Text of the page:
1661450695587.png

But the problem is for Norton impedance because there is still non linear inductance. But if it was linear inductance then I can calculate Norton AC and Norton impedance and connect 3 parts in parallel ?
 

WBahn

Joined Mar 31, 2012
27,392
Okey so in my example I gave if that inductor was linear then i could replace everything with VTh AC DC and Zth and add to A B nodes non linear resistor?

Also that's wierd that I can calculate multiple sources but not multiple impedances.
Not weird at all. Go back and study what it means for a system to be linear and what superposition means.

Consider if you have two voltage sources in series, v1(t) and v2(t), connected to a an impedance R.

The current through resistor is i(t) = (v1(t) + v2(t))/R = v1(t)/R + v2(t)/R

This true because the resistance is linear, and because this is true, I can write this as

i(t) = i1(t) + i2(t)

where

i1(t) = v1(t)/R (i.e., the current through R when v2 is set to zero)
and
i2(t) = v2(t)/R (i.e., the current through R when v1 is set to zero)

This would not work if R was not linear. Try it with a nonlinear R, for instance an R were i(t) = k*v^2(t) where k = 10 mA/V^2

The Thevenin equivalent for this just has one R in it -- it does not have a separate R for each source.
 

Thread Starter

Xenon02

Joined Feb 24, 2021
355
So what do you think about my calculation for non linear resistor as a load ? But the problem is with Ln - non linear inductance and I can't calculate Thevenin impedance. But this is ideal norton source because if I want to calculate thevenin source then I can't, becasue contrary to circuit theory.
But I don't know. It's hard to see it in non linear example. I don't know if I can use Norton/Thevenin or not. For this task I uploaded above with Rn and Ln -non linear components.They said I could use Norton equivalent but here I have non linear components


So when I could calculate the Norton source like I did above, then Norton impedance is (infinite), so I can calculate Norton source AC and connect AC and DC Norton source and Z_N parallel with non linear resistor (non linear resistor is a load) ?

Something like this? :

1661467196611.png
 
Last edited:

WBahn

Joined Mar 31, 2012
27,392
If you are including a nonlinear component as part of the Thevenin/Norton equivalent, then you are going to have problems. The nonlinear components need to be part of the load.
 

Thread Starter

Xenon02

Joined Feb 24, 2021
355
In this example and my calculation can it work?
Because I can't calculate Thevenin DC I could only calculate Norton DC so I thought that this is ideal Norton source where Norton impedance was equal infinite? And so impedance doesn't depend on AC and DC so Norton impedance is always infinite? I don't know of I made a right calculation. Im a bit confused.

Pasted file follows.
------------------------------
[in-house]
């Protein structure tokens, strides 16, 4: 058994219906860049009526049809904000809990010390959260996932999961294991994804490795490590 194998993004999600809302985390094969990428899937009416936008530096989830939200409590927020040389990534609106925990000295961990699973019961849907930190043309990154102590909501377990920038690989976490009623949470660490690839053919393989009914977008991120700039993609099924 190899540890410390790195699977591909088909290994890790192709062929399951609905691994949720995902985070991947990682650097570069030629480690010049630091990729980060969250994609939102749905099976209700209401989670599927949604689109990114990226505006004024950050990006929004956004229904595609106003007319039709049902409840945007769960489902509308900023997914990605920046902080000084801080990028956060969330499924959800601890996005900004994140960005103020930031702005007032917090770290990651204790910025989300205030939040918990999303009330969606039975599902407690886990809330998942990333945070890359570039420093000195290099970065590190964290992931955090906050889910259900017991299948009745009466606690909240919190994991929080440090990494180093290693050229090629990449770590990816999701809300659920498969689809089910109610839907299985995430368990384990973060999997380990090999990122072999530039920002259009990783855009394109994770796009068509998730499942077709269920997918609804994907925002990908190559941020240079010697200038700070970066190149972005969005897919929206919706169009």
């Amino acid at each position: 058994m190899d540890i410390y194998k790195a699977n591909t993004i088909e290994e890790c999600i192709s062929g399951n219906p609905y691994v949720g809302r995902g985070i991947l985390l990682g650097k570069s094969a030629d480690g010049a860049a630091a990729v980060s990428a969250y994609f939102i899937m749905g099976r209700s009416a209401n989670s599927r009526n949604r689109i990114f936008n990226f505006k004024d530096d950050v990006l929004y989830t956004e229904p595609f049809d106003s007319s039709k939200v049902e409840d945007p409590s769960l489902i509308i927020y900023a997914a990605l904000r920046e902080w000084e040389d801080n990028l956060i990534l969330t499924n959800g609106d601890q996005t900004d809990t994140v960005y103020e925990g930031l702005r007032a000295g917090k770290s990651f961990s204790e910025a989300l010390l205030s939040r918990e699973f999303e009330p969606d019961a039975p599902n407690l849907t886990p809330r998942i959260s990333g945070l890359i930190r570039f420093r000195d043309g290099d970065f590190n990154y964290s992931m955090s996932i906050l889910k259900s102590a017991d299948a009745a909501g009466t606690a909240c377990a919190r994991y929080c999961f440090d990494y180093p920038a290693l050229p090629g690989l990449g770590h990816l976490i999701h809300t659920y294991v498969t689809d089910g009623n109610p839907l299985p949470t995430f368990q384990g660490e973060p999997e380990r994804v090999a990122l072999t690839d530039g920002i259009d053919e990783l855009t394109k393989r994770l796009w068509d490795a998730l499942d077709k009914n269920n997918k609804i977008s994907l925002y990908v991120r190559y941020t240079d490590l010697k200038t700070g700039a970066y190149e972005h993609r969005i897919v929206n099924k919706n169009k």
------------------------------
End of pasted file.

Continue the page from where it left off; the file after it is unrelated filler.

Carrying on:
But calculating it normaly would be a problem maybe i don't know. Im trying the option that this task gave me which is Norton Thevenin and I wanted to Connect Norton AC and DC and the Norton load for non linear Resistance I didn't know if its possible
 
Last edited:

WBahn

Joined Mar 31, 2012
27,392
In order to evaluate your calculations, you need to translate the problem that you gave into English and then show your work step by step. I'm not going to spend a bunch of time guessing.
 

Thread Starter

Xenon02

Joined Feb 24, 2021
355
I think I did translate the task.
The task was to calculate Voltage on nonlinear Resistance.
There were 2 ways to calculate it. Using small Signal method or Norton/Thevenin.

I also translate the data for Rn and Ln which are the non linear Resistance and non linear inductance.

In the picture from post 12 I used super position and replaced RN to short Circuit to get the Norton DC.

Replacing the short Circuit into Open Circuit will result in circuit Theory error.
And I can't calculate the Thevenin DC.

So I came up with idea that it must be ideal source. Norton DC, Norton impedance is infinite, but I don't know if It is also infinite for AC Norton source.

So I don't know if I can Connect AC Norton, DC Norton and infinite impedance Parallel with non linear impedance. Knowing that in Norton there is non linear inductor.

Here are the pictures :

1661573801705.png

1661573822966.png
1661573866156.png - for non linear inductance
1661573923084.png = for non linear resistance.

As I mentioned I somehow calculated Norton equivelant DC but I couldn't calculate Thevenin equivelant DC so I went with conclusion that Norton impedance is infinite for DC. But you mentioned also that the sources doesn't matter so for AC it is also infinite impedance ?
So I don't know yet how to calculate Norton equivelant AC. But the matter here is if I calculate Norton equivelant AC and DC (with the nonlinear component in them) then I can add them (I mean AC Norton equivelant and DC Norton equivelant and Norton impedance which is infinite) in parallel with non linear resistance even thought the equivelants and norton resistance consist nonlinear component?
 
Last edited:

Thread Starter

Xenon02

Joined Feb 24, 2021
355
Are my calculations correct ?
Is there something I did wrong ? Also is the information I provided is enough ? I don't know if I forgot to mention something so let me know.